The present invention provides a III-Nitride based (e.g., GaN-based) semiconductor LED having an enhanced internal quantum efficiency that is achieved by adding a pair of layers of a large bandgap material between the quantum well active layer and the adjacent barrier layers of a conventional quantum well structure. Accordingly, the present invention provides a III-nitride based semiconductor device including a quantum well active layer and a pair of multi-layer barrier layers arranged symmetrically about the active layer. Each multi-layer barrier layer includes an inner layer abutting the quantum well active layer; and an outer layer abutting the inner layer. The inner barrier layer has an energy bandgap characteristic greater than that of the active layer. Further, the inner barrier layer has an energy bandgap characteristic greater than that of the outer barrier layer. The large bandgap inner barrier layers act as barriers to surround the central active layer and to suppress carrier leakage from the active region, even at high carrier density, which in turn leads to reduction of efficiency-droop. In a preferred embodiment, the inner barrier layer is thinner than the outer barrier layer, and optionally, thinner also than the active layer.

Referring now to FIGS. 2-10, an exemplary quantum well 10 including symmetrical multi-layer barrier layers in accordance with the present invention is shown. More specifically, the quantum well 10 includes a centrally-located quantum well active layer 24 bounded by a pair of multi-layer barrier layers 14a, 14b arranged symmetrically in abutting relationship with the quantum well active layer 24. Each of the multi-layer barrier layers 14a, 14b includes an inner layer 20 abutting the quantum well active layer 24, and an outer barrier layer 30 abutting the inner barrier layer 20, as shown in FIG. 2. The inner layer abutting the quantum well active layer is constructed of a material having a bandgap characteristic that is relatively higher than both the outer barrier layer and the active layer. The outer layer abutting the inner layer is constructed of a material having a bandgap characteristic that is lower than that of the inner layer but higher than that of the active layer.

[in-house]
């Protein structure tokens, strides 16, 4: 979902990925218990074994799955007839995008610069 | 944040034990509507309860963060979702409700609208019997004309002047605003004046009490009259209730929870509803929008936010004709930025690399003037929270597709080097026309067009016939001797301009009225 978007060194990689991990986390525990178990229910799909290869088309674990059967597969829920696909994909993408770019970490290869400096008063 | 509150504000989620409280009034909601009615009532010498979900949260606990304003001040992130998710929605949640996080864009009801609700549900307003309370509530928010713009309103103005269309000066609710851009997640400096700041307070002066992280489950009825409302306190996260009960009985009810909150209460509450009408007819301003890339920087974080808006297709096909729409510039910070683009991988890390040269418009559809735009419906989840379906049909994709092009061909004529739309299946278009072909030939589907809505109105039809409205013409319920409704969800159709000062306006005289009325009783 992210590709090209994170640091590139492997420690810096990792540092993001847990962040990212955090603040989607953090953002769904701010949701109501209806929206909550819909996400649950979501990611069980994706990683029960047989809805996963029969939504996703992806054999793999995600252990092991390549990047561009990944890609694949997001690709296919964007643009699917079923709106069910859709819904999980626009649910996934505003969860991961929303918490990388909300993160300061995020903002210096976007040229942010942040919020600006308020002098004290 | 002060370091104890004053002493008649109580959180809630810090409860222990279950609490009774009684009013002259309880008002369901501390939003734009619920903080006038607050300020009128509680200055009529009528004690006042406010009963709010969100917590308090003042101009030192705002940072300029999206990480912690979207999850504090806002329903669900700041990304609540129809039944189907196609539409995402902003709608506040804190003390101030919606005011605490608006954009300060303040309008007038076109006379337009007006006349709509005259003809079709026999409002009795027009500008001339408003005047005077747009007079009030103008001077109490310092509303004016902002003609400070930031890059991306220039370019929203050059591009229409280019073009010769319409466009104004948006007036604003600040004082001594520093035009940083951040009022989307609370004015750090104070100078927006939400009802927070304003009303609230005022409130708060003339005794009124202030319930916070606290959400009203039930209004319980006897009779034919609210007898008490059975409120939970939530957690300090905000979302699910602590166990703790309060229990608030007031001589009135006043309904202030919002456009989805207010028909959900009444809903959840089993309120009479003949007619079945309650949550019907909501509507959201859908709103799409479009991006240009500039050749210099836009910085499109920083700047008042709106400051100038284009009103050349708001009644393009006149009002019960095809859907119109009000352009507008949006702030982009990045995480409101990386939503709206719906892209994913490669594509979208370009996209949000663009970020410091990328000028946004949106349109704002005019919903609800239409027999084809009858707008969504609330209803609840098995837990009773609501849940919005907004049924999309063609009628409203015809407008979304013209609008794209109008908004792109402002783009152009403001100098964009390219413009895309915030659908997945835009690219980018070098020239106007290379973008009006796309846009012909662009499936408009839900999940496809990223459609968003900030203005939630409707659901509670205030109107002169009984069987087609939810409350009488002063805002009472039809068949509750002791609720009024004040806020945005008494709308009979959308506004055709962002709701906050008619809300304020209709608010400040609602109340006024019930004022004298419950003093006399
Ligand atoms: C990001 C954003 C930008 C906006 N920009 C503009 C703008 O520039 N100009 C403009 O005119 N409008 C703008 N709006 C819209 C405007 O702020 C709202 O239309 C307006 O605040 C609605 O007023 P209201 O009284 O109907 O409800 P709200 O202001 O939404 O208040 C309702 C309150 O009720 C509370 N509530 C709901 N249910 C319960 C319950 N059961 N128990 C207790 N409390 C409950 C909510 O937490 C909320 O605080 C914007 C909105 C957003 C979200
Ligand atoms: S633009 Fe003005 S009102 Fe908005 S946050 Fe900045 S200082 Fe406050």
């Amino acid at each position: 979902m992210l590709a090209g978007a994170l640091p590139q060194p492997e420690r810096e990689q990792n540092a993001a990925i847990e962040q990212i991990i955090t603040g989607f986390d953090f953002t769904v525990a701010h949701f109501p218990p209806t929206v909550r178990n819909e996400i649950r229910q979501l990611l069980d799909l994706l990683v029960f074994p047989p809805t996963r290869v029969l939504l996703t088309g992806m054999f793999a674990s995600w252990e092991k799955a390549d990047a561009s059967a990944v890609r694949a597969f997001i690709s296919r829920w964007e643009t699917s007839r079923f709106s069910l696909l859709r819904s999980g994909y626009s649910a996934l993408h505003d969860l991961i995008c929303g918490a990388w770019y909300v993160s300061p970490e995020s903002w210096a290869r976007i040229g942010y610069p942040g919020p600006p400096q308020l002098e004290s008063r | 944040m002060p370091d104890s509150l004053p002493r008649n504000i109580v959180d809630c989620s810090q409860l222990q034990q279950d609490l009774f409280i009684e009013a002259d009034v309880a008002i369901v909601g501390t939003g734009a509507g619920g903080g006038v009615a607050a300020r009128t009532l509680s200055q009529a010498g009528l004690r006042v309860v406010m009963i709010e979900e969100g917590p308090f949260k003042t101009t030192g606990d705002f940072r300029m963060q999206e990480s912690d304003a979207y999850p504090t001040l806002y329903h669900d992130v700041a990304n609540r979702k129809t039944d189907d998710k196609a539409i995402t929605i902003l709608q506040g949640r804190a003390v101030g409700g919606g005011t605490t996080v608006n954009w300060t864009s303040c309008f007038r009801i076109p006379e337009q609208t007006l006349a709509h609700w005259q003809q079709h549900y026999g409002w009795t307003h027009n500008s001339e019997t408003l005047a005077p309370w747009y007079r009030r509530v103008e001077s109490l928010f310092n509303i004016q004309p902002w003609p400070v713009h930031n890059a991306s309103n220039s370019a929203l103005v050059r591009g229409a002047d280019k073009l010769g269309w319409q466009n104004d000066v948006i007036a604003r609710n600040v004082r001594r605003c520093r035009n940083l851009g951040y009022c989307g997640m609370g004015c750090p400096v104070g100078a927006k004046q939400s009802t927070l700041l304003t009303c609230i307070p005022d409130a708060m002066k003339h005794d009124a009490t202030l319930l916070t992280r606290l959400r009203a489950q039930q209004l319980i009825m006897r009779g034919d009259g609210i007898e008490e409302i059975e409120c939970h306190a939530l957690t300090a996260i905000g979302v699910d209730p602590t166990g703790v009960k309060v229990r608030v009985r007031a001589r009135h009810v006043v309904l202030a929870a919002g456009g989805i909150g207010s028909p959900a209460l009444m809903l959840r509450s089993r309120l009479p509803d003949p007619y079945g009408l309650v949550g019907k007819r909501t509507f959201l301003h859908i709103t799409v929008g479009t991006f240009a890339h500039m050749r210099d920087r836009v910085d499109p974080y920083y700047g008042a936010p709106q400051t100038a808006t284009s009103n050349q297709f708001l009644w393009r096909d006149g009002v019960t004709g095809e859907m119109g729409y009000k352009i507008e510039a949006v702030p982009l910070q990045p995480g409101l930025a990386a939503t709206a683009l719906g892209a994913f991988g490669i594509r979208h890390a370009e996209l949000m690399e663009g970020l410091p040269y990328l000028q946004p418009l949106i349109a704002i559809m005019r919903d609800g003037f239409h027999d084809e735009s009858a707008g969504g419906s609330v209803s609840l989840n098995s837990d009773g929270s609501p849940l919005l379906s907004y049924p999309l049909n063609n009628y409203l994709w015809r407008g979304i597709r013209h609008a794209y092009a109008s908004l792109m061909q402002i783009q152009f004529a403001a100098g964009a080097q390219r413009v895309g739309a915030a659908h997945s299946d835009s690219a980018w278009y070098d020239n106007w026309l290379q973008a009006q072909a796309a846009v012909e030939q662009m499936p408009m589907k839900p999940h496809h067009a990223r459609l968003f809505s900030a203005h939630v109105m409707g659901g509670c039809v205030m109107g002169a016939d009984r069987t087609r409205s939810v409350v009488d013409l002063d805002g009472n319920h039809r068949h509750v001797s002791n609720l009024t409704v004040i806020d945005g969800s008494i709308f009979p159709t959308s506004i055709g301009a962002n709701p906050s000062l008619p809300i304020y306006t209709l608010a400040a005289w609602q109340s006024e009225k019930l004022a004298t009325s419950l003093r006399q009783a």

In the exemplary embodiment shown in FIG. 2, the lower-bandgap material of the active layer 24 is InGaN, and the higher-bandgap material of the inner barrier layers 20 is either AlInN or AlGaN. The multi-layer barrier layers 14a, 14b are symmetrical in that both inner layers comprise either AlInN or AlGaN, and both outer barrier layers 30 are u-GaN. In this exemplary embodiment, the higher bandgap inner layers 20 are thin (approximately 5 Å to approximately 20 Å) relative to the thicker lower-bandgap active layer 24 (which is approximately 50 Å to approximately 250 Å). Further, the outer barrier layers 30 are thick and have a bandgap that is both lower than that of the inner barrier layers 20 and higher than that of the active layer 24. By surrounding the lower-bandgap active layer 24 with the higher-bandgap barrier materials, significant reduction in thermionic carrier escape is achieved, even at high current density (e.g., for J>200 A/cm2, and preferably up to J>650 A/cm2).